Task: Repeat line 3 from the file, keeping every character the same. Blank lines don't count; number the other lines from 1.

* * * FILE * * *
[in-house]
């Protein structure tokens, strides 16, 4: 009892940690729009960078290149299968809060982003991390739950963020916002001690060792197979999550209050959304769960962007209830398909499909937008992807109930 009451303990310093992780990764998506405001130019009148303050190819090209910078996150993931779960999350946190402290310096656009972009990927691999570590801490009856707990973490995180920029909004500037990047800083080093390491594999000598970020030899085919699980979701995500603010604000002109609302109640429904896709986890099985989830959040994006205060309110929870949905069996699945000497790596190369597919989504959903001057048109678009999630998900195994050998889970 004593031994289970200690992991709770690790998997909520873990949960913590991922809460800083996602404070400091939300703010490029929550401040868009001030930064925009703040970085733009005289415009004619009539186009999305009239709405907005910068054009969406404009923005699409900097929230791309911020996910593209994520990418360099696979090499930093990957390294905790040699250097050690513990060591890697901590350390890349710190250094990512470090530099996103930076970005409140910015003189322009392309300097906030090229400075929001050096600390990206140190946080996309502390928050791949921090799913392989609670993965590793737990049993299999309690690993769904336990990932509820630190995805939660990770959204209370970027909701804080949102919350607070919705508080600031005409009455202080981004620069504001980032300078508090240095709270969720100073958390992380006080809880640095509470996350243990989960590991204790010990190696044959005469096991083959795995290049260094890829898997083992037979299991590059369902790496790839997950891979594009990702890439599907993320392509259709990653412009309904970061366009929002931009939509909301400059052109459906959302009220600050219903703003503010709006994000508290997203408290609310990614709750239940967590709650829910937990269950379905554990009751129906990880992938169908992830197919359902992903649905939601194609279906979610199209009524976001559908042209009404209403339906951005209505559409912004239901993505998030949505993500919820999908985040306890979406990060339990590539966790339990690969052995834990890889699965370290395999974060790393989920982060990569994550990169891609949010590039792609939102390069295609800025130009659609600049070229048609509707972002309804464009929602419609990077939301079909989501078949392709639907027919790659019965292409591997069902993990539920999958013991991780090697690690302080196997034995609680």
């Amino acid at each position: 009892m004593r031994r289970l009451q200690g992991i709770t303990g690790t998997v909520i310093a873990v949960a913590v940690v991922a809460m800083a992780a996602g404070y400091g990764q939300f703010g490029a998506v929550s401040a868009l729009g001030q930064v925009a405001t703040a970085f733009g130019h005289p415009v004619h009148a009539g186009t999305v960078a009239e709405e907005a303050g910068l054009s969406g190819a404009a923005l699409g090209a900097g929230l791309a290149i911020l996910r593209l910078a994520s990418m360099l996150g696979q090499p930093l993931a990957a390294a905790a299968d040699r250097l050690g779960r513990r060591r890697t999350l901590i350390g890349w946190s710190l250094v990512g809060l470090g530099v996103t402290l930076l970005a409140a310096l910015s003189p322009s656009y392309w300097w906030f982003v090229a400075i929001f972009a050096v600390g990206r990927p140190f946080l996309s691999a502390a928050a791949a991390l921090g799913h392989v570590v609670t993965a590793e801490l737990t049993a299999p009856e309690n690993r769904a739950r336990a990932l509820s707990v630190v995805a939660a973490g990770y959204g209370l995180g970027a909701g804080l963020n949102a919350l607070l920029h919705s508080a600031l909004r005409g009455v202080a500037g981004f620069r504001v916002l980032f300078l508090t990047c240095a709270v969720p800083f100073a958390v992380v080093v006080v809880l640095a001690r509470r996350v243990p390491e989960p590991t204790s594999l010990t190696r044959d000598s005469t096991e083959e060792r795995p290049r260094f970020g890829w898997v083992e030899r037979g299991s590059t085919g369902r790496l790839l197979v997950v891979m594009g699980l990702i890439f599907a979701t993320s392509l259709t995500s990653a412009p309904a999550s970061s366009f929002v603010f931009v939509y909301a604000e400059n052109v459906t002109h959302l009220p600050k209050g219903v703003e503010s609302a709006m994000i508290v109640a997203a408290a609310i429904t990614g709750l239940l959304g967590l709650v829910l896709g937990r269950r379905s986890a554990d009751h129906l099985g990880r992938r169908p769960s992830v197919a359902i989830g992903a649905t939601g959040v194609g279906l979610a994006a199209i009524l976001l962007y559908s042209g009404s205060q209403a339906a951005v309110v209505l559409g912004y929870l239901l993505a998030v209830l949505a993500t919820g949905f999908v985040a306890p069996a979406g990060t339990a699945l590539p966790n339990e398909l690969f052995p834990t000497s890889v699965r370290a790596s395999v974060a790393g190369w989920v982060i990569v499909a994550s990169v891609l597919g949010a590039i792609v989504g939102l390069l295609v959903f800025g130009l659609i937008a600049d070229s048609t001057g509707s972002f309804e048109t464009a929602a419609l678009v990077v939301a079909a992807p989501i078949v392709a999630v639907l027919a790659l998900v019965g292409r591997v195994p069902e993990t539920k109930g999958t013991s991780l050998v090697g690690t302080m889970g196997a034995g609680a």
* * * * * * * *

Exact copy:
């Amino acid at each position: 009892m004593r031994r289970l009451q200690g992991i709770t303990g690790t998997v909520i310093a873990v949960a913590v940690v991922a809460m800083a992780a996602g404070y400091g990764q939300f703010g490029a998506v929550s401040a868009l729009g001030q930064v925009a405001t703040a970085f733009g130019h005289p415009v004619h009148a009539g186009t999305v960078a009239e709405e907005a303050g910068l054009s969406g190819a404009a923005l699409g090209a900097g929230l791309a290149i911020l996910r593209l910078a994520s990418m360099l996150g696979q090499p930093l993931a990957a390294a905790a299968d040699r250097l050690g779960r513990r060591r890697t999350l901590i350390g890349w946190s710190l250094v990512g809060l470090g530099v996103t402290l930076l970005a409140a310096l910015s003189p322009s656009y392309w300097w906030f982003v090229a400075i929001f972009a050096v600390g990206r990927p140190f946080l996309s691999a502390a928050a791949a991390l921090g799913h392989v570590v609670t993965a590793e801490l737990t049993a299999p009856e309690n690993r769904a739950r336990a990932l509820s707990v630190v995805a939660a973490g990770y959204g209370l995180g970027a909701g804080l963020n949102a919350l607070l920029h919705s508080a600031l909004r005409g009455v202080a500037g981004f620069r504001v916002l980032f300078l508090t990047c240095a709270v969720p800083f100073a958390v992380v080093v006080v809880l640095a001690r509470r996350v243990p390491e989960p590991t204790s594999l010990t190696r044959d000598s005469t096991e083959e060792r795995p290049r260094f970020g890829w898997v083992e030899r037979g299991s590059t085919g369902r790496l790839l197979v997950v891979m594009g699980l990702i890439f599907a979701t993320s392509l259709t995500s990653a412009p309904a999550s970061s366009f929002v603010f931009v939509y909301a604000e400059n052109v459906t002109h959302l009220p600050k209050g219903v703003e503010s609302a709006m994000i508290v109640a997203a408290a609310i429904t990614g709750l239940l959304g967590l709650v829910l896709g937990r269950r379905s986890a554990d009751h129906l099985g990880r992938r169908p769960s992830v197919a359902i989830g992903a649905t939601g959040v194609g279906l979610a994006a199209i009524l976001l962007y559908s042209g009404s205060q209403a339906a951005v309110v209505l559409g912004y929870l239901l993505a998030v209830l949505a993500t919820g949905f999908v985040a306890p069996a979406g990060t339990a699945l590539p966790n339990e398909l690969f052995p834990t000497s890889v699965r370290a790596s395999v974060a790393g190369w989920v982060i990569v499909a994550s990169v891609l597919g949010a590039i792609v989504g939102l390069l295609v959903f800025g130009l659609i937008a600049d070229s048609t001057g509707s972002f309804e048109t464009a929602a419609l678009v990077v939301a079909a992807p989501i078949v392709a999630v639907l027919a790659l998900v019965g292409r591997v195994p069902e993990t539920k109930g999958t013991s991780l050998v090697g690690t302080m889970g196997a034995g609680a």